David Lloyd (botanist)

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For other people named David Lloyd, see David Lloyd (disambiguation).

David Graham Lloyd (20 Jun 1937 – 30 May 2006) was an evolutionary biologist and the seventh New Zealander to be elected as a fellow of the Royal Society in London. He did pioneering work in the field of plant reproduction.

In December 1992, Lloyd fell victim to an apparent poisoning by acrylamide, a common laboratory chemical. As a result, he lay in a coma for three months and was left blind, mute, and quadriplegic. His former lover and fellow molecular biologist Vicki Calder was tried twice for his attempted murder. The first trial ended with a hung jury and the second acquitted her.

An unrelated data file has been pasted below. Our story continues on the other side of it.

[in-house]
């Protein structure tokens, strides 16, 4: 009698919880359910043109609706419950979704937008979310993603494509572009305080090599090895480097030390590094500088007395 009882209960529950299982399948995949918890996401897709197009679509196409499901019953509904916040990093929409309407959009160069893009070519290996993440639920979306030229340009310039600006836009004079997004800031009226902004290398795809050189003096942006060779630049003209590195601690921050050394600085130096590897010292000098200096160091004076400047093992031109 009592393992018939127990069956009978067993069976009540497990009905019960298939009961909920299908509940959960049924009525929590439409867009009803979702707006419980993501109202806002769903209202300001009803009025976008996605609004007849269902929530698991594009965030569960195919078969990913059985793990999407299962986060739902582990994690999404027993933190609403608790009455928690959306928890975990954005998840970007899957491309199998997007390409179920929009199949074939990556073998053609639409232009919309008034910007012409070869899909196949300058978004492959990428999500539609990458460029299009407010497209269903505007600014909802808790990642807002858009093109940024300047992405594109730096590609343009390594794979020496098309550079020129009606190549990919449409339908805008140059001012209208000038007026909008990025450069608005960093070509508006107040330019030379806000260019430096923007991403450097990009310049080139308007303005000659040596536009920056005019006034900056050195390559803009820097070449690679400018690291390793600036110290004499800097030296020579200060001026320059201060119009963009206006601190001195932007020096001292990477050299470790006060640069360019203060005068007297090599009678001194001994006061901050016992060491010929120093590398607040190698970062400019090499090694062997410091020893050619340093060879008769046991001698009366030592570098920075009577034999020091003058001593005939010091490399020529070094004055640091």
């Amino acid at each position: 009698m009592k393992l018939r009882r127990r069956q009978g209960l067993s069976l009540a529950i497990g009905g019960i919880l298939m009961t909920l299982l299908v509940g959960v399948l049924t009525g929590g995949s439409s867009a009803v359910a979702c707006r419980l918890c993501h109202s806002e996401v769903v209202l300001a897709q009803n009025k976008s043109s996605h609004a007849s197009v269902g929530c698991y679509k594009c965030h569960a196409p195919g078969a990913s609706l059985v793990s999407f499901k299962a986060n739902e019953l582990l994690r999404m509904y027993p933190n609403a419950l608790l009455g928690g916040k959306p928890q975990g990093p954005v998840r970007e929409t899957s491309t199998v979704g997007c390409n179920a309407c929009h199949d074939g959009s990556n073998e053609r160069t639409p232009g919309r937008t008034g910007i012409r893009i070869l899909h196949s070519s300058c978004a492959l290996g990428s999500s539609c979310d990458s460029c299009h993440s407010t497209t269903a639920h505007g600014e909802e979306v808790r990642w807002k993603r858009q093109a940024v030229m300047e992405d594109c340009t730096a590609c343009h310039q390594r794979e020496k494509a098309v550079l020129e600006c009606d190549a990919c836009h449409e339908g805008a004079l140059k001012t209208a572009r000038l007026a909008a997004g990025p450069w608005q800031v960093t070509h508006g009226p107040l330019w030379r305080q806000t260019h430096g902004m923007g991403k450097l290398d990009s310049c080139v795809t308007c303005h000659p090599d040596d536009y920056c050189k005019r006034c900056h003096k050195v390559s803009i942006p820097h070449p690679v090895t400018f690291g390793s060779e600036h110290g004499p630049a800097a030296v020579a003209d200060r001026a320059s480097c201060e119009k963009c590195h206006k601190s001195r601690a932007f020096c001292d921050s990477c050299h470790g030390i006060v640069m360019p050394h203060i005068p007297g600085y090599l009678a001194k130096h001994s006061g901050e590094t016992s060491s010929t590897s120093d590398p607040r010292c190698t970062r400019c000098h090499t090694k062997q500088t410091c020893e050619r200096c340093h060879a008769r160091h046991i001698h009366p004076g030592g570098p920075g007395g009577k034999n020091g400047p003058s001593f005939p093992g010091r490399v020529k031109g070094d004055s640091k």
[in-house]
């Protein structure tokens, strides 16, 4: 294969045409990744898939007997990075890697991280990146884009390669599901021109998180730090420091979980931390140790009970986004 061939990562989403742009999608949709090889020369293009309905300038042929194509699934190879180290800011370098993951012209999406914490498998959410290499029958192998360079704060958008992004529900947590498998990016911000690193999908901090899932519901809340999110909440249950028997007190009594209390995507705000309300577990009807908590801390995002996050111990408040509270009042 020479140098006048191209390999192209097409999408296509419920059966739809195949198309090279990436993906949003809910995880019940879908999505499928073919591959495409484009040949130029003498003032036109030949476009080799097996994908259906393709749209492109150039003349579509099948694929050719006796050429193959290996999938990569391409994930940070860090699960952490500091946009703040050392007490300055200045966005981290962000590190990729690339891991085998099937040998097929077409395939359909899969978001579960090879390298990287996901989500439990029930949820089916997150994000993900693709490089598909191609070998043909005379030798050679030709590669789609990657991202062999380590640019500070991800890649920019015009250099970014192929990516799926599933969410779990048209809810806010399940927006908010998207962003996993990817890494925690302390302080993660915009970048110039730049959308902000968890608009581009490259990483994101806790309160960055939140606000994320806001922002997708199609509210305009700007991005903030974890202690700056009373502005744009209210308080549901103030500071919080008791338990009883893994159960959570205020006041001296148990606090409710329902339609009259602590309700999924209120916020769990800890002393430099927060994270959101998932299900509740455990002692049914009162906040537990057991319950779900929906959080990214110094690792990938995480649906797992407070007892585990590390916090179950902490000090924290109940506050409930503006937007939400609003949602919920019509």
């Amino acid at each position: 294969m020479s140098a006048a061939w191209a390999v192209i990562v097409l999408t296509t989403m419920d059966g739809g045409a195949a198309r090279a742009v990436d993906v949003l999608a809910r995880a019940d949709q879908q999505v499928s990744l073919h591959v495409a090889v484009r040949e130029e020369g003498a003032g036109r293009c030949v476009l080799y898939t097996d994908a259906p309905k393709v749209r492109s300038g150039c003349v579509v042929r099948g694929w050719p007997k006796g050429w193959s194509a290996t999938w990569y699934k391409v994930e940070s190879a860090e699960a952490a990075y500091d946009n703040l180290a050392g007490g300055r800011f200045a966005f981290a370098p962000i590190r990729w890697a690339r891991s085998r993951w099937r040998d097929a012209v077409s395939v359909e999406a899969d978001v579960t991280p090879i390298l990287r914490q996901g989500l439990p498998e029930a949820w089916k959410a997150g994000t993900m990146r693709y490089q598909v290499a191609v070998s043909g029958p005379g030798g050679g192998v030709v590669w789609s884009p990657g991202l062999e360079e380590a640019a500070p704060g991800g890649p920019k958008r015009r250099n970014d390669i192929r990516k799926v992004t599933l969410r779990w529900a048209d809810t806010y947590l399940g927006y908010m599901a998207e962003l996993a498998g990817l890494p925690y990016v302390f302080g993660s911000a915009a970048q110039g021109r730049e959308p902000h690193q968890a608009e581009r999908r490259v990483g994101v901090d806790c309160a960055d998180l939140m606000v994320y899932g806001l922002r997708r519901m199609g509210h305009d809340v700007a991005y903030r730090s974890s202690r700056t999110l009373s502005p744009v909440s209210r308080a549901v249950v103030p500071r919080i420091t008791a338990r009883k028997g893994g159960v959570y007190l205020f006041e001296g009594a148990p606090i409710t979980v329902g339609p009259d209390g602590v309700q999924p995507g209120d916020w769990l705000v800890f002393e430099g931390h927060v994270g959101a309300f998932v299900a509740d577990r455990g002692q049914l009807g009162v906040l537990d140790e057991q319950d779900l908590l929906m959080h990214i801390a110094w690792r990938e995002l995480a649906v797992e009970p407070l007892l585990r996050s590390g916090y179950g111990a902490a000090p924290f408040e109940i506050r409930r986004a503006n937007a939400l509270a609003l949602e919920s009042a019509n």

Research[edit]

Lloyd's major contribution to botany was in the field of plant reproduction. His contributions to the field include a mechanistic treatment of different modes of self-pollination in hermaphroditic plants, a genetically defined continuum of plant gender, early development of theory of the evolution of separate sexes in plants, and with C.J. Webb, a challenge to conventional views of the evolution of heterostyly.

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